Maurice Farman Shorthorn CFS-20
The Maurice Farman Shorthorn was designed and built in France by a pioneer aeroplane manufacturing company established by the Farman brothers. The Shorthorn became the first armed aircraft to engage in aerial combat during World War I. Its most noted service activity was as a training aircraft with No 5 Australian Flying Corps (Training) Squadron in the United Kingdom and with the Central Flying School (CFS) at Point Cook. It was affectionately known as 'Rumpety' to the students because of the noise it made while travelling over the ground.
The first Maurice Farman Shorthorn was introduced into service with the Australian Flying Corps (AFC) at Point Cook in 1916 and allocated serial number CFS-7. A further four were ordered in 1917 and were allocated serial numbers CFS-16, 17, 19 and 20 and used extensively for training until 1919. One Farman crashed at Werribee during a training sortie, killing Cadet Duckworth, the first airman killed in military flying training in Australia. The remaining aircraft were offered for sale early in 1919 as these aircraft were being replaced with improved types. Mr Graham Carey purchased all four Farmans for his aerial services operating from Port Melbourne.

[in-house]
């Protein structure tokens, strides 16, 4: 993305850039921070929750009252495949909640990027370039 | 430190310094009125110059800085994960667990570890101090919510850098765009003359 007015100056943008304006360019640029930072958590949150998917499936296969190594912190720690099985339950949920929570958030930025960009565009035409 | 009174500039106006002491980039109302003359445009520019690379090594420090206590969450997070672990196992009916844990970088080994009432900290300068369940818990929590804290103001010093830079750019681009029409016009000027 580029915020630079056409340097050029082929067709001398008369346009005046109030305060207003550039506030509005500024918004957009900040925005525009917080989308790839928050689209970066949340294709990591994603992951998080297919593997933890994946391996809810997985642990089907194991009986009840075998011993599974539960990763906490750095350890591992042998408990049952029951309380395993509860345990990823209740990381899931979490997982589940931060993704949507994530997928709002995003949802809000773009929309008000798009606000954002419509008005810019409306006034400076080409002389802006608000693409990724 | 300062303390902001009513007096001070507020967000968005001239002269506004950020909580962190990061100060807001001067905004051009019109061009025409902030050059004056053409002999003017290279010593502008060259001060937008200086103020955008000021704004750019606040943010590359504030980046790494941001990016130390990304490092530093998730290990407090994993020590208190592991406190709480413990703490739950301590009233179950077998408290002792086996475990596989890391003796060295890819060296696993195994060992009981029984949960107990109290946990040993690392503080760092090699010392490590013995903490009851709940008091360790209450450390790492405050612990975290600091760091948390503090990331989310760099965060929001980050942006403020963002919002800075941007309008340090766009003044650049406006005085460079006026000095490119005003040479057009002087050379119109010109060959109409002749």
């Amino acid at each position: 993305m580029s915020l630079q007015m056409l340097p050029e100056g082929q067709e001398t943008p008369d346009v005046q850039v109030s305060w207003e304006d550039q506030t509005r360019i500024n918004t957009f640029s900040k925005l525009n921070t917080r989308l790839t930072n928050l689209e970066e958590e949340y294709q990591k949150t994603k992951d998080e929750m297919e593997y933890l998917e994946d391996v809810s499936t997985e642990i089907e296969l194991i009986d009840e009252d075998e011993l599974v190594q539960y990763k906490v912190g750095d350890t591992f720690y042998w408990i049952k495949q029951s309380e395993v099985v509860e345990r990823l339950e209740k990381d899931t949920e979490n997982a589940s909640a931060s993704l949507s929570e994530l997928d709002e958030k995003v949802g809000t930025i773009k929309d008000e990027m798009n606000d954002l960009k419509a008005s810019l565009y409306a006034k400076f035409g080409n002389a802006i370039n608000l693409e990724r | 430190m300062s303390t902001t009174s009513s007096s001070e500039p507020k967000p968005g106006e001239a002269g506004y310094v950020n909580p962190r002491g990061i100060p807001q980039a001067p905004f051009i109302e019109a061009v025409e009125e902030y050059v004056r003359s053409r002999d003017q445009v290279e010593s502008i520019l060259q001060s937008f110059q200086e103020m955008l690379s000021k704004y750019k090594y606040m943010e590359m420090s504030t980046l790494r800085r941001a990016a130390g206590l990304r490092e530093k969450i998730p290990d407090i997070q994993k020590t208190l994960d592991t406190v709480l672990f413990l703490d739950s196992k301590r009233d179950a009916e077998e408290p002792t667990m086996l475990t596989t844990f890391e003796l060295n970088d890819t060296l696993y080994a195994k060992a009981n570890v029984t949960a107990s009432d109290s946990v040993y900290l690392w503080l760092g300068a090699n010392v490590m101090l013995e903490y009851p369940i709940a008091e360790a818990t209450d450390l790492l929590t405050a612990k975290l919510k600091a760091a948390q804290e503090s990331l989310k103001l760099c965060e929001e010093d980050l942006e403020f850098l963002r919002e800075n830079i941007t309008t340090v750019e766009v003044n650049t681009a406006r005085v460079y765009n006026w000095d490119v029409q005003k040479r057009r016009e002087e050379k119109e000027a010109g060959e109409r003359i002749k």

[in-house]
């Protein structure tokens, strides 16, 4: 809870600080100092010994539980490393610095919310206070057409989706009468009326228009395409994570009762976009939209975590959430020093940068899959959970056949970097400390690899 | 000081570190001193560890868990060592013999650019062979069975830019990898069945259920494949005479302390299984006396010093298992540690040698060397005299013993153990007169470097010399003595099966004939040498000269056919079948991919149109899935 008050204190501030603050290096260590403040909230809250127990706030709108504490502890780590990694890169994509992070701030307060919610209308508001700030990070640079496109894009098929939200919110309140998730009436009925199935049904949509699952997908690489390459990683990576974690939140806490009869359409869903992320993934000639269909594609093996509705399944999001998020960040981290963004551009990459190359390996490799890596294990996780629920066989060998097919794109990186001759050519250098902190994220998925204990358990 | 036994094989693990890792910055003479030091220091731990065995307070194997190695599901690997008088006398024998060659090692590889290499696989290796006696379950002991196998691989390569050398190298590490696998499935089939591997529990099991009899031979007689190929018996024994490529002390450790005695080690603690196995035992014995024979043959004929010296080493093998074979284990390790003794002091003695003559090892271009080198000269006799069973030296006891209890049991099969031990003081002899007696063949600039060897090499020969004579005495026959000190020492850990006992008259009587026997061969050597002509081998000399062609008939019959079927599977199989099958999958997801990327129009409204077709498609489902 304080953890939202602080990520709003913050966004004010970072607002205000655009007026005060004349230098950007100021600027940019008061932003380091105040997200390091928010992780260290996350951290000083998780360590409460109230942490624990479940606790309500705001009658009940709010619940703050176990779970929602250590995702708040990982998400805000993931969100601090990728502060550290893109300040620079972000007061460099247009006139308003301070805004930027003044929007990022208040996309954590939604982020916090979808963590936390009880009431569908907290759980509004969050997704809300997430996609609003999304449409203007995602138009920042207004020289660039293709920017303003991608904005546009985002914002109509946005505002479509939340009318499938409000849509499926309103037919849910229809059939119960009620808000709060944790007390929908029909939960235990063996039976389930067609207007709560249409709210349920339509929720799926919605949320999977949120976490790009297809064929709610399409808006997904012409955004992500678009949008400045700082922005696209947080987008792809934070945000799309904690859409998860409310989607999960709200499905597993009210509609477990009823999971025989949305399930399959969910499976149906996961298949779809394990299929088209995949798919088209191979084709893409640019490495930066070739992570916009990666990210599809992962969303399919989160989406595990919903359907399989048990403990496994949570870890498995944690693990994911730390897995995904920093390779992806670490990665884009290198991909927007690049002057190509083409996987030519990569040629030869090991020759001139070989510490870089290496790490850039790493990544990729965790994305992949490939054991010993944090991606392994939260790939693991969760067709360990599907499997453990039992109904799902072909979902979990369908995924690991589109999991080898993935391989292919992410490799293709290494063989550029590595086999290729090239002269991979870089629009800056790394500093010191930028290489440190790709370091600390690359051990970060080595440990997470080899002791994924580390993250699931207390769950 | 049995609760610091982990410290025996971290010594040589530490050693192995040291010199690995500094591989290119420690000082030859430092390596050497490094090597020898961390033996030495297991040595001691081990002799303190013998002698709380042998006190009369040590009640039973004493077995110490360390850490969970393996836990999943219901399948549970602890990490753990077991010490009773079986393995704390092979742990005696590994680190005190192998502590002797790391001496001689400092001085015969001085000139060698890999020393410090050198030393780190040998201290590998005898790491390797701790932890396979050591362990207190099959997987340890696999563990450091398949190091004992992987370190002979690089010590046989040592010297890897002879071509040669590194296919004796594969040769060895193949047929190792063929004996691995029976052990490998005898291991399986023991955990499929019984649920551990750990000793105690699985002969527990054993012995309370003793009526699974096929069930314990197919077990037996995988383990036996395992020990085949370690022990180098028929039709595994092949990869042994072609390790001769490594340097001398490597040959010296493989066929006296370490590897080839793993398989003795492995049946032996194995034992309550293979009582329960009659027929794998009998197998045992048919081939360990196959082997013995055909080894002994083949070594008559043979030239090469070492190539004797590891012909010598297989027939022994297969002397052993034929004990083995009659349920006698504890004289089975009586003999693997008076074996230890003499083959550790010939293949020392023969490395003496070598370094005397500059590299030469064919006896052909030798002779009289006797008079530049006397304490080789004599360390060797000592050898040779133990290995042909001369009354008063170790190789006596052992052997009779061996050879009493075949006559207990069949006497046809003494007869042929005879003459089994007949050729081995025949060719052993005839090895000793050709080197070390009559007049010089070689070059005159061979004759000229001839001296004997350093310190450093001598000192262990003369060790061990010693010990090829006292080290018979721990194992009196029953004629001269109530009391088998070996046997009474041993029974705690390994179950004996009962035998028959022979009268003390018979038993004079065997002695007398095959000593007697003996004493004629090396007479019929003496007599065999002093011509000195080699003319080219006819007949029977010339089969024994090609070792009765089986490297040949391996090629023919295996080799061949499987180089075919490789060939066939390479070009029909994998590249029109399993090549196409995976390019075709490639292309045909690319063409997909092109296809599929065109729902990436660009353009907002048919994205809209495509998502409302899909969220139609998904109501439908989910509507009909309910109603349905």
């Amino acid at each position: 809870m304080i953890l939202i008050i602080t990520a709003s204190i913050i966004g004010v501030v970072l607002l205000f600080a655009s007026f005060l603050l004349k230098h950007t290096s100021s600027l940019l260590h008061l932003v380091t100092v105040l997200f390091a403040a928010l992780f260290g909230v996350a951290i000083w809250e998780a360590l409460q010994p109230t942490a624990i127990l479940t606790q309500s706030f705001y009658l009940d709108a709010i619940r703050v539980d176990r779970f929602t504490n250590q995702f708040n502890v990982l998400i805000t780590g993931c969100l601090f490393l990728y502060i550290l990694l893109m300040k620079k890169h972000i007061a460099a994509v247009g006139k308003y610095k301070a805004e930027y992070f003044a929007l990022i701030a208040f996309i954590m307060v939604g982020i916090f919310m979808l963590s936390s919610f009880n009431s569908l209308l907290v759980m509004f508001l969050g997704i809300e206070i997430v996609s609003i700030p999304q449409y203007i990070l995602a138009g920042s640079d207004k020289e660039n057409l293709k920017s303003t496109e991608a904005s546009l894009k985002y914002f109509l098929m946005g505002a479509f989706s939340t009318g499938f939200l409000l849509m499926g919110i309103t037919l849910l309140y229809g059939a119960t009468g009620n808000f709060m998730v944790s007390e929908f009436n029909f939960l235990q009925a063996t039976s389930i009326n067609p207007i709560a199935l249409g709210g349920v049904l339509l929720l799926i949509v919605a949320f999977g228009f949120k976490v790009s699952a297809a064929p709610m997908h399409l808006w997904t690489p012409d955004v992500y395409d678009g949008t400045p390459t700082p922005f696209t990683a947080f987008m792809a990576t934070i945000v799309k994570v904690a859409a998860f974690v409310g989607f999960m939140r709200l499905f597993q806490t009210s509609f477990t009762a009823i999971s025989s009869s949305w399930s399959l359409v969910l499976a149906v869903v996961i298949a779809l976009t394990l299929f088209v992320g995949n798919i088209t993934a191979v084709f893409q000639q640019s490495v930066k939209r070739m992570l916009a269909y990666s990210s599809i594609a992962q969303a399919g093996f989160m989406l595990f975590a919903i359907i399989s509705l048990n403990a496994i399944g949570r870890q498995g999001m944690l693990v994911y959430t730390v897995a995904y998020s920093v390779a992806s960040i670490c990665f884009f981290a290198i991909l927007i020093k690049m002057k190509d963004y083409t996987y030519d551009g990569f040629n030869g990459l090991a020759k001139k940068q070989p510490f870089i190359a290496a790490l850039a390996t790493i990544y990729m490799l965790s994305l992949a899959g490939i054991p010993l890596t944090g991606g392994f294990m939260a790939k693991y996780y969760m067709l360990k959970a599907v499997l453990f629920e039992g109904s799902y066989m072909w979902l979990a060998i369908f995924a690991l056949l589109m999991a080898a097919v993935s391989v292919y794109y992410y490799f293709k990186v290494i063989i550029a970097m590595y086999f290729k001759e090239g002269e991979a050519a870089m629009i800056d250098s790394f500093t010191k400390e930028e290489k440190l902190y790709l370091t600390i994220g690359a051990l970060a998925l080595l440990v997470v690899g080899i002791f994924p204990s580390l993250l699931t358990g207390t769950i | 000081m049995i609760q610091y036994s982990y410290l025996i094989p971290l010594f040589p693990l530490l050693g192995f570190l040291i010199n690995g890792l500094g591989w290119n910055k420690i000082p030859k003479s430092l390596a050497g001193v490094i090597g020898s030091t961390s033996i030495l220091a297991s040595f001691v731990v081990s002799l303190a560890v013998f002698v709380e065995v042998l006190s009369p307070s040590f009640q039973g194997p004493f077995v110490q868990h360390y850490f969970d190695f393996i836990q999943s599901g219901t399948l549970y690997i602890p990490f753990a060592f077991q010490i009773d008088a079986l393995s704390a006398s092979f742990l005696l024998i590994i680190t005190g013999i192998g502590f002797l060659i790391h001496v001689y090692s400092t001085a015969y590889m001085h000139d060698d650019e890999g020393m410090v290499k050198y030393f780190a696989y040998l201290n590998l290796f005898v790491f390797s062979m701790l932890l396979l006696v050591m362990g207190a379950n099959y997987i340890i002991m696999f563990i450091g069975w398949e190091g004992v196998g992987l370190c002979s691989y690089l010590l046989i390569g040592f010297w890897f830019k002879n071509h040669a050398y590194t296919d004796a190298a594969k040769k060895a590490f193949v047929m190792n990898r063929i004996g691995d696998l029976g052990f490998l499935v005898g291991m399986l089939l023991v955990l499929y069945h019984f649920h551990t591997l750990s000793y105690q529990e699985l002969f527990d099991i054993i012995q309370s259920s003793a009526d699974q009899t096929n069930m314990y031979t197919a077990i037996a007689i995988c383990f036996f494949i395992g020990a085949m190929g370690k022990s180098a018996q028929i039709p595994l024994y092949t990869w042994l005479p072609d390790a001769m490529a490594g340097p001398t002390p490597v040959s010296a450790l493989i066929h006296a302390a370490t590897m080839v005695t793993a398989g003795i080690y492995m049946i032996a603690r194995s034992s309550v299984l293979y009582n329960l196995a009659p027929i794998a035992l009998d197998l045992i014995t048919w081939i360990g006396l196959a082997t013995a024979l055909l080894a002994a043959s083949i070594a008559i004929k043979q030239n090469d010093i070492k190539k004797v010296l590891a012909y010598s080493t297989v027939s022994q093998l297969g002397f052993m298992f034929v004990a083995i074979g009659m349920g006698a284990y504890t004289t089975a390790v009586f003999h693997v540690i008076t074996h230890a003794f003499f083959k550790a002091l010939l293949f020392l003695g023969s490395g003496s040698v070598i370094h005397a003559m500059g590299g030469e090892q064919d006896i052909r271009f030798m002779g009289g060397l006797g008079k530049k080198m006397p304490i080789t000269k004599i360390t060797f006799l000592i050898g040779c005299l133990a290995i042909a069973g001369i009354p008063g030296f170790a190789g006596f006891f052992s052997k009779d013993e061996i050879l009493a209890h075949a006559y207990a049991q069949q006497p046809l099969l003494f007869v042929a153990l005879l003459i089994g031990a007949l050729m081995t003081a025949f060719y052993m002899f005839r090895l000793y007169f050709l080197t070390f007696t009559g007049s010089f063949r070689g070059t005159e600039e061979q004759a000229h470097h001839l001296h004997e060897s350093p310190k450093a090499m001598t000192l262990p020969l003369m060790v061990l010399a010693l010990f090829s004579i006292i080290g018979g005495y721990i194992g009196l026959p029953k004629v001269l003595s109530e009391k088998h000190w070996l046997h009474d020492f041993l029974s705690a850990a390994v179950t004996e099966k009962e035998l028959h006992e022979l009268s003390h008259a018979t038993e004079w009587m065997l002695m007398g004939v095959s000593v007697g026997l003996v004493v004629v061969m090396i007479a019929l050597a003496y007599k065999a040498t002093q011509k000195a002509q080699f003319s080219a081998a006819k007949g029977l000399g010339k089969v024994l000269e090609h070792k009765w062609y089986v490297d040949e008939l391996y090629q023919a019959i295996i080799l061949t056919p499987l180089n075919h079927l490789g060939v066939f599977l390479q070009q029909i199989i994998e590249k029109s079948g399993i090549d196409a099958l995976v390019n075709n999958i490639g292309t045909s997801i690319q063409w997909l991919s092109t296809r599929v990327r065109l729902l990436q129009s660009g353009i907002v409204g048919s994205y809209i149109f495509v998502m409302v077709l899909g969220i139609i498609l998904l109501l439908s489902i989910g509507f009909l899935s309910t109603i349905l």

Powered by a French 80hp Wolseley-Renault air-cooled V8 engine, the Farman is made predominantly of wood and fabric. A complex maze of wires and struts hold the upper and lower wings in place, preventing them from warping in flight.
The aircraft on display, CFS-20, was the first of type into service, and until replacement by more modern trainers in 1919, was used to train pilots in the AFC for service both at home and overseas. In 1919, Mr R.G. Carey of Port Melbourne purchased CFS-20 for use in advertising, joyflights and barnstorming, registered as G-AUBC. Carey flew the aircraft until the 1930's, after which it was stored.
By the 1980's, the aircraft had virtually disappeared, and in 1981, Carey's daughter donated the remaining components to the RAAF Museum. After the completion of the Hawker Demon project in 1986, the museum began the restoration of CFS-20 for display. Containing approximately 30% original parts, and fitted with a 75hp Wolseley-Renault engine, CFS-20 was put on display in 1993.